Divorce Ups Heart Attack Risk | Natural Heart Health Blog

Date: 05/02/2015    Written by: Beth Levine

Divorce Ups Heart Attack Risk

Divorce Ups Heart Attack Risk | Natural Heart Health Blog

We all know that divorce can take a major emotional toll. Now there is some evidence that it may impact your heart health too. If you want to lower your chances of having a heart attack, it might be in your best interest to try to work out any problems you have with your spouse and skip the meeting with the divorce attorney. According to new research, people who have been divorced have a higher risk of having a heart attack.

The study, which took place at Duke University in Durham, North Carolina, found that divorced individuals are more likely to suffer a heart attack compared to their peers who stayed married.1 The subjects were close to 16,000 men and women between the ages of 45 and 80 residing throughout the United States. They were tracked from 1992 through 2010. When the research began, the participants were all married, widowed, or had been divorced.

Over the course of the nearly 20 years covered, eight percent of the volunteers had a heart attack. Overall, the chances of suffering a heart attack were higher among those who had been divorced versus those who were still in their first marriage. But interestingly, once the data was broken down to analyze specific elements, a few major divergences appeared, particularly between men and women.

The women who had been divorced one time had a 25 percent greater chance of having a heart attack than the women who were still married. Even more frightening were the statistics of those women who had been through more than one divorce: their heart attack risk rose by a whopping 77 percent. Men, it seems, are affected differently. The men who had been divorced once did not face an increased risk of heart attack at all. But once they went through a second divorce, the risk did shoot up to 30 percent over the still-married men.

Remarriage also appears to have a differing impact on matters of the heart in men than in women. Women who had been divorced and eventually got married again actually fared worse than those women who remained single after a divorce. Remarried ladies were 35 percent more likely to have a heart attack compared to their counterparts who had never divorced. In men, conversely, a remarriage completely eliminated any elevated risk of heart attack.

The research was not designed to prove that divorce causes a greater chance of suffering a heart attack, but it certainly did show an association between the two, especially for women. And these findings make sense if you think about the potential impact of divorce on most people. Even in the best-case scenario, divorce is a profoundly stressful experience. Dealing with custody issues if there are children, dividing up assets, and the financial drain of working with lawyers can leave you anxious and tense.

A prolonged period with very high stress levels--exactly what can occur during a divorce--can affect your immune system and contribute to many illnesses. And more specifically, studies have shown that chronic stress accelerates atherosclerosis, the hardening of your arteries.2 Over time, if subjected to chronic stress, you may develop dangerous health issues, whether the stress stems from a divorce, other personal matters, or your career. A 2010 study at Brigham and Women's Hospital in Boston showed that women who work at stressful jobs are at higher risk than women with more laid back employment for suffering from a heart attack, stroke, or other forms of cardiovascular disease.3 Ongoing stress can increase the body's production of cortisol, a hormone that causes inflammation, raises blood pressure, and promotes weight gain.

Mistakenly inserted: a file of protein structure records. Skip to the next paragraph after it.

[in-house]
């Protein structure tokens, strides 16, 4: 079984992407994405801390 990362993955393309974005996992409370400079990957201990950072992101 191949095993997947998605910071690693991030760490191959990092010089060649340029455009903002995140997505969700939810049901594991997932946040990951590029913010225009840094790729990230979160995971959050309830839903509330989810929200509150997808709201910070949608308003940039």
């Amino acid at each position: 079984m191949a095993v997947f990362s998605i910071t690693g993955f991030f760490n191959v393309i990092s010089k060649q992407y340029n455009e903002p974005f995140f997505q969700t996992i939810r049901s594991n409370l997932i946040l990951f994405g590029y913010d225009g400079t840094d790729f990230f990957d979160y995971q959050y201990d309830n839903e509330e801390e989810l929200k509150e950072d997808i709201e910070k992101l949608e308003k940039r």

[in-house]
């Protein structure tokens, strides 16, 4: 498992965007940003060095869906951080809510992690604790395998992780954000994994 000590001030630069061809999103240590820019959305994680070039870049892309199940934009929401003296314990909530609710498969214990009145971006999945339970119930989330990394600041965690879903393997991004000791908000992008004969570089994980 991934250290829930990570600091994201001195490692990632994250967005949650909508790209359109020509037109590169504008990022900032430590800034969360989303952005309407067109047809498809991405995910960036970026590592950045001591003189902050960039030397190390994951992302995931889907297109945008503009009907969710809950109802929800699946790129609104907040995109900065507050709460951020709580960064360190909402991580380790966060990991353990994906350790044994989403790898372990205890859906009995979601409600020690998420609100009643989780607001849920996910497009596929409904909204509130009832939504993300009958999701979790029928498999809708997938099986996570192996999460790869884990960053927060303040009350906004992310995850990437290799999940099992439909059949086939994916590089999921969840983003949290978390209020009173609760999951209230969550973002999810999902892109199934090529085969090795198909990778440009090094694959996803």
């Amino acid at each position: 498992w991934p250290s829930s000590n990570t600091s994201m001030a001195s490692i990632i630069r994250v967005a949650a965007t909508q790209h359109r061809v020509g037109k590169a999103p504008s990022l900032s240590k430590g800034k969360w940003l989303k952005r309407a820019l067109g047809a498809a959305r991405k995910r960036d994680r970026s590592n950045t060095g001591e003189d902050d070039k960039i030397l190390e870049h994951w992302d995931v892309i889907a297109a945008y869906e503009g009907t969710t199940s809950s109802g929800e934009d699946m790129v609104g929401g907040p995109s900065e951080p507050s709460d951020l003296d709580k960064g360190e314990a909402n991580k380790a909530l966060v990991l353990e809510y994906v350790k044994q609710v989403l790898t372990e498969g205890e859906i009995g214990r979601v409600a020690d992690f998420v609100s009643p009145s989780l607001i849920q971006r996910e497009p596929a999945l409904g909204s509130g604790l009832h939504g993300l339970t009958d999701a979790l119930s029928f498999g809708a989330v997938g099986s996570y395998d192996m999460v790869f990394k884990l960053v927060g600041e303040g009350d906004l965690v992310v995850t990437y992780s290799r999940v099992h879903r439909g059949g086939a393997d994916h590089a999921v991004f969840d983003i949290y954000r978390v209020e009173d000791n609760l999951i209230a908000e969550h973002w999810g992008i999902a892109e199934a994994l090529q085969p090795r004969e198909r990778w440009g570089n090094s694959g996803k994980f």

So what's a person to do if you are in a very unhappy marriage? If you've tried talking and working through your problems to no avail, it may be time to dissolve the union despite any potential risk to your heart. In fact, staying in a bad marriage may be no better, as a 2014 study at the University of Utah in Salt Lake City found that men and women in rocky marriages with mixed feelings toward their spouse also face a greater risk of developing heart disease.4

You may not be able to change the degree of stress you are going through during a bad marriage or a divorce, but you can put more focus on your personal health. Doing everything you can to consciously combat the effects of stress will provide some protection for your heart. One of the best methods for de-stressing is daily exercise. Working out can help alleviate stress and leave you in a more positive mood. There's also the added benefit that it can help you shed some extra weight, which is better for your heart health too.

  • 1. Norton, Amy. "Divorce Tied to Higher Chance of Heart Attack." WebMD. 14 April 2015. Accessed 19 April 2015. http://www.webmd.com/heart/news/20150414/divorce-tied-to-higher-chance-of-heart-attack-in-study
  • 2. Najafi AH, Aghili N, Zukowska Z. "A new murine model of stress-induced complex atherosclerotic lesions." Dis Model Mech. 2013 Mar;6(2):323-31. http://www.ncbi.nlm.nih.gov/pmc/articles/PMC3597015/
  • 3. Slopen, Natalie; et al. "Job Strain, Job Insecurity, and Incident Cardiovascular Disease in the Women's Health Study." Circulation. 2010. Accessed 20 April 2015. http://circ.ahajournals.org/cgi/content/meeting_abstract/122/21_MeetingAbstracts/A18520
  • 4. Uchino, Bert N.; et al. "Spousal Relationship Quality and Cardiovascular Risk." Psychological Science. 5 February 2014. Accessed 20 April 2015. http://pss.sagepub.com/content/25/4/1037

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